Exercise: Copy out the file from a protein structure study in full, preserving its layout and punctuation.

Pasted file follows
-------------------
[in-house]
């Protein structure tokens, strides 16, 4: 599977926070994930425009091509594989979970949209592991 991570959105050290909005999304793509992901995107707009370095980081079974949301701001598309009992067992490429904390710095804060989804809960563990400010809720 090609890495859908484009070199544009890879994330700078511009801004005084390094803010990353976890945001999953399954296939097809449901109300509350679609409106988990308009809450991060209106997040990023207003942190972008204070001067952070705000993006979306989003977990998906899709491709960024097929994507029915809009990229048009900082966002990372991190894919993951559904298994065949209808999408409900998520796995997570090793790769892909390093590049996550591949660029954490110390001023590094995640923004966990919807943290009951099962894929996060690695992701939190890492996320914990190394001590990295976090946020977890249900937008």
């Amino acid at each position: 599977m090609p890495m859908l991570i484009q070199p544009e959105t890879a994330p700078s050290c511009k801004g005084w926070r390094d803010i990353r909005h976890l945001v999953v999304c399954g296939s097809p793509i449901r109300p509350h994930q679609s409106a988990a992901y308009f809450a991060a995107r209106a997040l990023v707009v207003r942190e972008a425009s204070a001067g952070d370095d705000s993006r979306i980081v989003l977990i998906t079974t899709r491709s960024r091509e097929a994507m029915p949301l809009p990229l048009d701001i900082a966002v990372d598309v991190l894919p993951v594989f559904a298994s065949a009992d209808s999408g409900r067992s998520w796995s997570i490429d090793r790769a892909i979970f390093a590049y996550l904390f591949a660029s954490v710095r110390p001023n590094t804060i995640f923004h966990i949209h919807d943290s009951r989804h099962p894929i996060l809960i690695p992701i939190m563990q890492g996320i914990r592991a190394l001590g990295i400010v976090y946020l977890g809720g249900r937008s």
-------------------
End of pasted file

[in-house]
């Protein structure tokens, strides 16, 4: 599977926070994930425009091509594989979970949209592991 991570959105050290909005999304793509992901995107707009370095980081079974949301701001598309009992067992490429904390710095804060989804809960563990400010809720 090609890495859908484009070199544009890879994330700078511009801004005084390094803010990353976890945001999953399954296939097809449901109300509350679609409106988990308009809450991060209106997040990023207003942190972008204070001067952070705000993006979306989003977990998906899709491709960024097929994507029915809009990229048009900082966002990372991190894919993951559904298994065949209808999408409900998520796995997570090793790769892909390093590049996550591949660029954490110390001023590094995640923004966990919807943290009951099962894929996060690695992701939190890492996320914990190394001590990295976090946020977890249900937008």
């Amino acid at each position: 599977m090609p890495m859908l991570i484009q070199p544009e959105t890879a994330p700078s050290c511009k801004g005084w926070r390094d803010i990353r909005h976890l945001v999953v999304c399954g296939s097809p793509i449901r109300p509350h994930q679609s409106a988990a992901y308009f809450a991060a995107r209106a997040l990023v707009v207003r942190e972008a425009s204070a001067g952070d370095d705000s993006r979306i980081v989003l977990i998906t079974t899709r491709s960024r091509e097929a994507m029915p949301l809009p990229l048009d701001i900082a966002v990372d598309v991190l894919p993951v594989f559904a298994s065949a009992d209808s999408g409900r067992s998520w796995s997570i490429d090793r790769a892909i979970f390093a590049y996550l904390f591949a660029s954490v710095r110390p001023n590094t804060i995640f923004h966990i949209h919807d943290s009951r989804h099962p894929i996060l809960i690695p992701i939190m563990q890492g996320i914990r592991a190394l001590g990295i400010v976090y946020l977890g809720g249900r937008s």